There are 36 main fermenters, one for each of the 36 vineyard blocks of cabernet sauvignon, cabernet franc, petit verdot and merlot. Fermentation vessels are a combination of Taransaud and Francois Fouderie oak, and Sonoma Cast Stone and Nomblot concrete vessels. About 10 percent is fermented in oak barrels. All wood and concrete fermentation tanks are equipped with automated pump-over air pumps and temperature control sensors to ensure a gentle and timely extraction. This capability allows each lot to be handled independently.
The winery’s design incorporates water conservation protocols that allow the winery to be 100 percent water self-sufficient. It also reduces energy requirements for heating through the use of solar thermal panels. In addition, carbon dioxide produced during fermentation is evacuated to allow for more efficient heating and cooling. Finally, extra-heavy insulation throughout provides temperature and humidity control.
“The goal is to produce a single estate wine to be recognized among the finest in the world,” Tim said. “We are making one wine, on one estate, by one family.” And, indeed, the partnership of Tim and Marcia has become a dedicated enterprise for the fourth generation of Mondavi children. Daughter Carissa Mondavi handles communications, hospitality and marketing. Her brother Carlo oversees all markets west of the Mississippi while brother Dante is director of East Coast sales. Finally, sister Chiara works on both the vineyard and winery teams. Everything at Continuum is about family and focused on the vineyards for the creation of what Tim calls “a true world-class wine.”
“We believe the great wines of the world faithfully reflect their sites,” Tim wrote in his blog. Overlooking the vineyards, as he and Marcia described the various blocks on the map, he meticulously explained how the estate has two distinct soil types: Rock-Hambright loam and Sobrante loam. Both sets of soil, Tim said, are a mix of clay loam, fractured volcanic material and immense quantities of andesite rock.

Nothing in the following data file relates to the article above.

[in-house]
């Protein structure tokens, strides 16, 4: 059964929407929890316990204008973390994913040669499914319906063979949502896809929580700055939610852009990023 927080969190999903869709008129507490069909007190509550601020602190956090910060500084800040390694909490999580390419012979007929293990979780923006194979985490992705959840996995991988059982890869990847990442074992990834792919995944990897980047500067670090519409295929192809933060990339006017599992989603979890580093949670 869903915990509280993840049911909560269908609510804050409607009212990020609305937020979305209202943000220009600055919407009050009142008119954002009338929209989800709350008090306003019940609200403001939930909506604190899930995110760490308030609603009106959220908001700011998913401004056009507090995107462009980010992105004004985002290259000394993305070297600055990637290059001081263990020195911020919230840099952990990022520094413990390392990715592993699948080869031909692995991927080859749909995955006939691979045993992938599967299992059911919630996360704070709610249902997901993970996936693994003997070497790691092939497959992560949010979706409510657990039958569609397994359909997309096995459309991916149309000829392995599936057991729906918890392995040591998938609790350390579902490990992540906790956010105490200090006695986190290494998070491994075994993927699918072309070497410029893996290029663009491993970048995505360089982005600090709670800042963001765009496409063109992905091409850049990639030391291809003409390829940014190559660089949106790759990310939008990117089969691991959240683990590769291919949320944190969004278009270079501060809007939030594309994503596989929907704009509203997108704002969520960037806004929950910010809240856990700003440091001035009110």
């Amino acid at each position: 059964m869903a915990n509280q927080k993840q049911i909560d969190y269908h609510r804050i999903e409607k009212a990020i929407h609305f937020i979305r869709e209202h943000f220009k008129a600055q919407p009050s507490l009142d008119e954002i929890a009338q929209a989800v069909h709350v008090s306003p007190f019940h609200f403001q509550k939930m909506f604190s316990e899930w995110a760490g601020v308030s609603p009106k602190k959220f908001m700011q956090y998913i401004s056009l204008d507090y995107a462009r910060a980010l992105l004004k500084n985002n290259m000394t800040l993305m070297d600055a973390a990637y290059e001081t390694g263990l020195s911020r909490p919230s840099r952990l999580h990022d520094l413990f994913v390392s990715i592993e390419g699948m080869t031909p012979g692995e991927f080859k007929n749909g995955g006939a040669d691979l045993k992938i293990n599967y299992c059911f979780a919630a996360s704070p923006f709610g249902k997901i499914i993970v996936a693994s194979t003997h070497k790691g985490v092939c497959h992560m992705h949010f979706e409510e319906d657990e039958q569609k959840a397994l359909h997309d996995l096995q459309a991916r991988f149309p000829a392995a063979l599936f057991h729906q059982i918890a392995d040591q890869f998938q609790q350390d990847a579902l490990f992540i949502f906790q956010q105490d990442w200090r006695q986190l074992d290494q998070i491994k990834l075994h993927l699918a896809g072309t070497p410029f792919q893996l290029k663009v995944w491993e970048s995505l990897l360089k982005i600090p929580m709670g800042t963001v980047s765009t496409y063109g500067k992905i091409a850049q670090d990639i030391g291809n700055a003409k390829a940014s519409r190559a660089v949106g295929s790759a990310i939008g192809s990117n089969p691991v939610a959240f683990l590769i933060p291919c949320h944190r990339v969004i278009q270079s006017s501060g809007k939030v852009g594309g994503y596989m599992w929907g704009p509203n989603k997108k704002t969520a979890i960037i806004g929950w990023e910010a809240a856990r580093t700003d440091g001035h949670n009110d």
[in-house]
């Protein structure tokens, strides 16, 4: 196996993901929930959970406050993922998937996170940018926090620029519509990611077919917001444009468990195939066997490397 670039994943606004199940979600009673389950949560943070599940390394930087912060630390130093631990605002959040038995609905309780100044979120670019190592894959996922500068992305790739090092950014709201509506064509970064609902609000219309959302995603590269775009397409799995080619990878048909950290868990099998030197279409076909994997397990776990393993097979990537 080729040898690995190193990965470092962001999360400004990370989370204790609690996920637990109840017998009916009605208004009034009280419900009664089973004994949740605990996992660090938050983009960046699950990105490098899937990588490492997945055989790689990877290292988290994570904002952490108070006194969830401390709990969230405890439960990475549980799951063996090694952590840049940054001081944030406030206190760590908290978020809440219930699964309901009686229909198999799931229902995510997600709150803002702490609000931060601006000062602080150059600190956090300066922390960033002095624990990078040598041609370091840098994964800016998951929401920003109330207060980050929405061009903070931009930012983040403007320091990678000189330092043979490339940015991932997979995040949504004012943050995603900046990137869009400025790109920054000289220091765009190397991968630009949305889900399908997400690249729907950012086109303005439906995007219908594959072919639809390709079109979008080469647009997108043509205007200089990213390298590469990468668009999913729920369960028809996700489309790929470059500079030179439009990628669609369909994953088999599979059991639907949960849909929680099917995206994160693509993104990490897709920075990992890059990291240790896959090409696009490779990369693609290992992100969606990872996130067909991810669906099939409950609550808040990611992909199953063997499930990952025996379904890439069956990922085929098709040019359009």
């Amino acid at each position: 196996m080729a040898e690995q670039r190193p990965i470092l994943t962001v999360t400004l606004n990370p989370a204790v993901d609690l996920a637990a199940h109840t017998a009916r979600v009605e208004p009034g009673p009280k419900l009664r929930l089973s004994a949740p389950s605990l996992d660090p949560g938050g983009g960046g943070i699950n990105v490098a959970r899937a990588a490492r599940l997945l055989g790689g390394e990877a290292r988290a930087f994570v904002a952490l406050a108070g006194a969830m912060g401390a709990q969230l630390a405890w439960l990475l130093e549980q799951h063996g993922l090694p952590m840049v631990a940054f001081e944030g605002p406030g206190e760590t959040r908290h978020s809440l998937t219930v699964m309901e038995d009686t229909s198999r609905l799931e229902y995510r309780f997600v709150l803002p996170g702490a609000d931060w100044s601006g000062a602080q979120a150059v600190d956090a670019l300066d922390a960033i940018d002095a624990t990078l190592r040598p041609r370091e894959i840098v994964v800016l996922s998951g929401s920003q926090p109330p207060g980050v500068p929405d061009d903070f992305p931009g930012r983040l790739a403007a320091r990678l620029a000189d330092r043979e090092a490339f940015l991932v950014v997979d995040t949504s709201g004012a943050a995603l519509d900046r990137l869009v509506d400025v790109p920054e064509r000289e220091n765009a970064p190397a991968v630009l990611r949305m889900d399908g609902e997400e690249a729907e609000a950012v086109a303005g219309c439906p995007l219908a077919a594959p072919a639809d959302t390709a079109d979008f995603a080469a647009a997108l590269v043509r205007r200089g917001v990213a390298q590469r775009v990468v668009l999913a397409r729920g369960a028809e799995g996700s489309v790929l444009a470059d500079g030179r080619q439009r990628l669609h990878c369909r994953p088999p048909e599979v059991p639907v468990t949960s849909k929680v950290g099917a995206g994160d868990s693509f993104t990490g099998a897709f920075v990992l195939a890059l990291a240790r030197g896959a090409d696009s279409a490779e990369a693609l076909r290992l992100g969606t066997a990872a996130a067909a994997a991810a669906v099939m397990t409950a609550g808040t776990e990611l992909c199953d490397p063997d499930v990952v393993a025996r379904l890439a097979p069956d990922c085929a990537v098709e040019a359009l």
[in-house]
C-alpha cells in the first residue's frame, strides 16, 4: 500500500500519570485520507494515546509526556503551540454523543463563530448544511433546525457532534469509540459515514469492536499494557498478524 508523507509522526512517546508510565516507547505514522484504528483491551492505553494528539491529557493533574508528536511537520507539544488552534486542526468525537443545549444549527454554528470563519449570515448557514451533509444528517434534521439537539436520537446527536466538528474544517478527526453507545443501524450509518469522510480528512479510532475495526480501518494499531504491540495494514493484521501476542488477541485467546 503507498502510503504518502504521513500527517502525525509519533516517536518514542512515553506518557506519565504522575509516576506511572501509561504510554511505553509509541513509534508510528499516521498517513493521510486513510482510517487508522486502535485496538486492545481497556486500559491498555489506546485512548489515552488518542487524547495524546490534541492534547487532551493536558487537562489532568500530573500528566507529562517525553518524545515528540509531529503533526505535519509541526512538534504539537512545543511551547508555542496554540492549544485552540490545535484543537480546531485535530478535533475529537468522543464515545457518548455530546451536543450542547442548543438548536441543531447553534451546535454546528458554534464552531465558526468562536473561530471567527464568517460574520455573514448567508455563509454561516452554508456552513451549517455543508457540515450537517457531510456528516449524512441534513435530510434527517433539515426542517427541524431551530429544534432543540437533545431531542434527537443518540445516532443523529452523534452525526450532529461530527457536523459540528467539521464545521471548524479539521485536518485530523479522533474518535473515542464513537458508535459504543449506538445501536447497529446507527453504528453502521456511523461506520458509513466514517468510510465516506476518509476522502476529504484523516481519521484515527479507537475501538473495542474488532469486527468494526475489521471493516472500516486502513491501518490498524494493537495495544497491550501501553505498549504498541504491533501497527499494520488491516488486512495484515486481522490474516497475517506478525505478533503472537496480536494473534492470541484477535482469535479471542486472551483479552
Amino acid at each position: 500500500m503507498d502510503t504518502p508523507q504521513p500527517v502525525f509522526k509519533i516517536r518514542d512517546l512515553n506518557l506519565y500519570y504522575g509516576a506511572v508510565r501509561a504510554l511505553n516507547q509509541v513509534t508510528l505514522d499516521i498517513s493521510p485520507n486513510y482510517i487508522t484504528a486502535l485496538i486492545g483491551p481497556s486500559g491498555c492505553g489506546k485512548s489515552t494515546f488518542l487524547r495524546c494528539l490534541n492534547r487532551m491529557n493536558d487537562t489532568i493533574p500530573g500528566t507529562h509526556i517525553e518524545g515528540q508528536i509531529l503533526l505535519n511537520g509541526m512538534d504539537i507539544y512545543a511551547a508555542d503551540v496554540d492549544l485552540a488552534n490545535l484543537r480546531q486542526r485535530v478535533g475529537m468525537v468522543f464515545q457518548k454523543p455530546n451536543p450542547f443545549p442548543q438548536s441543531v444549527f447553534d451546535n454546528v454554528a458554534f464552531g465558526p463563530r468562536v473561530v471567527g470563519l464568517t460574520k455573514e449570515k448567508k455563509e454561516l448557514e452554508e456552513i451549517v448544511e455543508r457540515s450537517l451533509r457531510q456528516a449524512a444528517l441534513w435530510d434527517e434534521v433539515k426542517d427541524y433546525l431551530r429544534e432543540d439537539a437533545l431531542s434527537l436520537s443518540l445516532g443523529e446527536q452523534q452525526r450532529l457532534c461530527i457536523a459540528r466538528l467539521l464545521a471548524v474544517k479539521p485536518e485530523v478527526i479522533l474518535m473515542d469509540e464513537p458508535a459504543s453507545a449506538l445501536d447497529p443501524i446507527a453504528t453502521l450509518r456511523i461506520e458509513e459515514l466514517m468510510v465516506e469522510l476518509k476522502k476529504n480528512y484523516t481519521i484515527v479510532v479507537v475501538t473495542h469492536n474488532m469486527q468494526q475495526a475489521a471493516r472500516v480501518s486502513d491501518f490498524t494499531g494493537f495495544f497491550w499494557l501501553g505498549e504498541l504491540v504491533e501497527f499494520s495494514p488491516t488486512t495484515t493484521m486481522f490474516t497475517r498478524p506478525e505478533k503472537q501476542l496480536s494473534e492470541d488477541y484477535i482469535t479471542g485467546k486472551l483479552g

“Down in the valley, you have loam that runs 30 feet deep, and it gives those grapes a deep, vibrant and earthy quality,” he said. “But up here, there’s only 3 feet of earth, and that stresses the vines. And that stress adds a unique character to the flavor of the grapes. The vines have to work harder, but it allows the quality of the environment to be reflected in the grapes and to come through in the wine.”
“We’re up here above the fog line,” Mondavi said. “We’re 10 degrees cooler in the summer, and 10 degrees warmer in the winter.”
Likewise, in the incredibly translucent light, as Tim and Marcia point out the old Robert Mondavi Winery in the valley below, there was a feeling that — borne of the many stresses over years of family conflict and disappointment — something is indeed fashioning a new vintage of Mondavi. And in that light high above the Napa Valley, its importance will be in Continuum.